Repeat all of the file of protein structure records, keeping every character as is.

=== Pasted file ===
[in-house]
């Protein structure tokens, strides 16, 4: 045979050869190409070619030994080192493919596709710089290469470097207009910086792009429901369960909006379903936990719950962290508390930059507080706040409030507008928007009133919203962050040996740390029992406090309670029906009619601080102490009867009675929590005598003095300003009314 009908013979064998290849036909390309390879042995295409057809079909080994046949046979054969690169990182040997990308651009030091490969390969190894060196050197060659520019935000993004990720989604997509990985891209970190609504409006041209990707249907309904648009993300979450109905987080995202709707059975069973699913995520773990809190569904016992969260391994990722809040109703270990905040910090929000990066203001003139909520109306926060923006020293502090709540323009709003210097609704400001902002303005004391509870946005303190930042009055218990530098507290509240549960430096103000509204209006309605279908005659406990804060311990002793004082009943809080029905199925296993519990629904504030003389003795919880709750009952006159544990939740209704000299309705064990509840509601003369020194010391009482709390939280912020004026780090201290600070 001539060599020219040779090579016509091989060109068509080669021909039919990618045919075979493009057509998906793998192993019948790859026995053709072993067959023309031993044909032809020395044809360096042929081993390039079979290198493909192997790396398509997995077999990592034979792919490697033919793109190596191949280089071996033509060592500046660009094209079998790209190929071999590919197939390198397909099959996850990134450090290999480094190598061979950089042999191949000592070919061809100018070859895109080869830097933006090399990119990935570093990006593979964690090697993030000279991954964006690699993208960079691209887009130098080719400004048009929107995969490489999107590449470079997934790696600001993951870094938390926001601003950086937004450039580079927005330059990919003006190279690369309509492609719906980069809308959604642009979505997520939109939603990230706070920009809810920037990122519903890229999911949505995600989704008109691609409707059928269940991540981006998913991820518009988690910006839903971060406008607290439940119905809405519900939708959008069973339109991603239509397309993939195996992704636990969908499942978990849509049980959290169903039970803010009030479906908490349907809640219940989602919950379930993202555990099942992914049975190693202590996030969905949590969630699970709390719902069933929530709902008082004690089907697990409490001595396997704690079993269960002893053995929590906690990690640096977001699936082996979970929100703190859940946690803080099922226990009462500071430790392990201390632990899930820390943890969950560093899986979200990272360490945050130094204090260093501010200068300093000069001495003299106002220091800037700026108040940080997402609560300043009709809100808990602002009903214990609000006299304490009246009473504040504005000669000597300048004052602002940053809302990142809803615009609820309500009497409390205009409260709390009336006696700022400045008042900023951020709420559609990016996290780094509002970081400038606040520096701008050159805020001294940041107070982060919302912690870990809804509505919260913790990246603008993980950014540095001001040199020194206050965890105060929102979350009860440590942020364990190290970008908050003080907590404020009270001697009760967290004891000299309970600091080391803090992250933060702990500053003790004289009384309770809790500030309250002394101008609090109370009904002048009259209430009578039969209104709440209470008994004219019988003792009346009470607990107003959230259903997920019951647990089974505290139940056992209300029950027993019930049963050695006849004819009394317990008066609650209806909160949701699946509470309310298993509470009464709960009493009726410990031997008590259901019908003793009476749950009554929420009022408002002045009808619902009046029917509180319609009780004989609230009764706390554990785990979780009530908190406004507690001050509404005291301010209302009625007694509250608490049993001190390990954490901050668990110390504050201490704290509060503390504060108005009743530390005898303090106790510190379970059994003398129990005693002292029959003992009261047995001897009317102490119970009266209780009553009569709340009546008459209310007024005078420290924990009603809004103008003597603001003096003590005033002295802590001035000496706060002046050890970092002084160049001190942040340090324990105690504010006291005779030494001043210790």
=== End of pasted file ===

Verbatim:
[in-house]
């Protein structure tokens, strides 16, 4: 045979050869190409070619030994080192493919596709710089290469470097207009910086792009429901369960909006379903936990719950962290508390930059507080706040409030507008928007009133919203962050040996740390029992406090309670029906009619601080102490009867009675929590005598003095300003009314 009908013979064998290849036909390309390879042995295409057809079909080994046949046979054969690169990182040997990308651009030091490969390969190894060196050197060659520019935000993004990720989604997509990985891209970190609504409006041209990707249907309904648009993300979450109905987080995202709707059975069973699913995520773990809190569904016992969260391994990722809040109703270990905040910090929000990066203001003139909520109306926060923006020293502090709540323009709003210097609704400001902002303005004391509870946005303190930042009055218990530098507290509240549960430096103000509204209006309605279908005659406990804060311990002793004082009943809080029905199925296993519990629904504030003389003795919880709750009952006159544990939740209704000299309705064990509840509601003369020194010391009482709390939280912020004026780090201290600070 001539060599020219040779090579016509091989060109068509080669021909039919990618045919075979493009057509998906793998192993019948790859026995053709072993067959023309031993044909032809020395044809360096042929081993390039079979290198493909192997790396398509997995077999990592034979792919490697033919793109190596191949280089071996033509060592500046660009094209079998790209190929071999590919197939390198397909099959996850990134450090290999480094190598061979950089042999191949000592070919061809100018070859895109080869830097933006090399990119990935570093990006593979964690090697993030000279991954964006690699993208960079691209887009130098080719400004048009929107995969490489999107590449470079997934790696600001993951870094938390926001601003950086937004450039580079927005330059990919003006190279690369309509492609719906980069809308959604642009979505997520939109939603990230706070920009809810920037990122519903890229999911949505995600989704008109691609409707059928269940991540981006998913991820518009988690910006839903971060406008607290439940119905809405519900939708959008069973339109991603239509397309993939195996992704636990969908499942978990849509049980959290169903039970803010009030479906908490349907809640219940989602919950379930993202555990099942992914049975190693202590996030969905949590969630699970709390719902069933929530709902008082004690089907697990409490001595396997704690079993269960002893053995929590906690990690640096977001699936082996979970929100703190859940946690803080099922226990009462500071430790392990201390632990899930820390943890969950560093899986979200990272360490945050130094204090260093501010200068300093000069001495003299106002220091800037700026108040940080997402609560300043009709809100808990602002009903214990609000006299304490009246009473504040504005000669000597300048004052602002940053809302990142809803615009609820309500009497409390205009409260709390009336006696700022400045008042900023951020709420559609990016996290780094509002970081400038606040520096701008050159805020001294940041107070982060919302912690870990809804509505919260913790990246603008993980950014540095001001040199020194206050965890105060929102979350009860440590942020364990190290970008908050003080907590404020009270001697009760967290004891000299309970600091080391803090992250933060702990500053003790004289009384309770809790500030309250002394101008609090109370009904002048009259209430009578039969209104709440209470008994004219019988003792009346009470607990107003959230259903997920019951647990089974505290139940056992209300029950027993019930049963050695006849004819009394317990008066609650209806909160949701699946509470309310298993509470009464709960009493009726410990031997008590259901019908003793009476749950009554929420009022408002002045009808619902009046029917509180319609009780004989609230009764706390554990785990979780009530908190406004507690001050509404005291301010209302009625007694509250608490049993001190390990954490901050668990110390504050201490704290509060503390504060108005009743530390005898303090106790510190379970059994003398129990005693002292029959003992009261047995001897009317102490119970009266209780009553009569709340009546008459209310007024005078420290924990009603809004103008003597603001003096003590005033002295802590001035000496706060002046050890970092002084160049001190942040340090324990105690504010006291005779030494001043210790």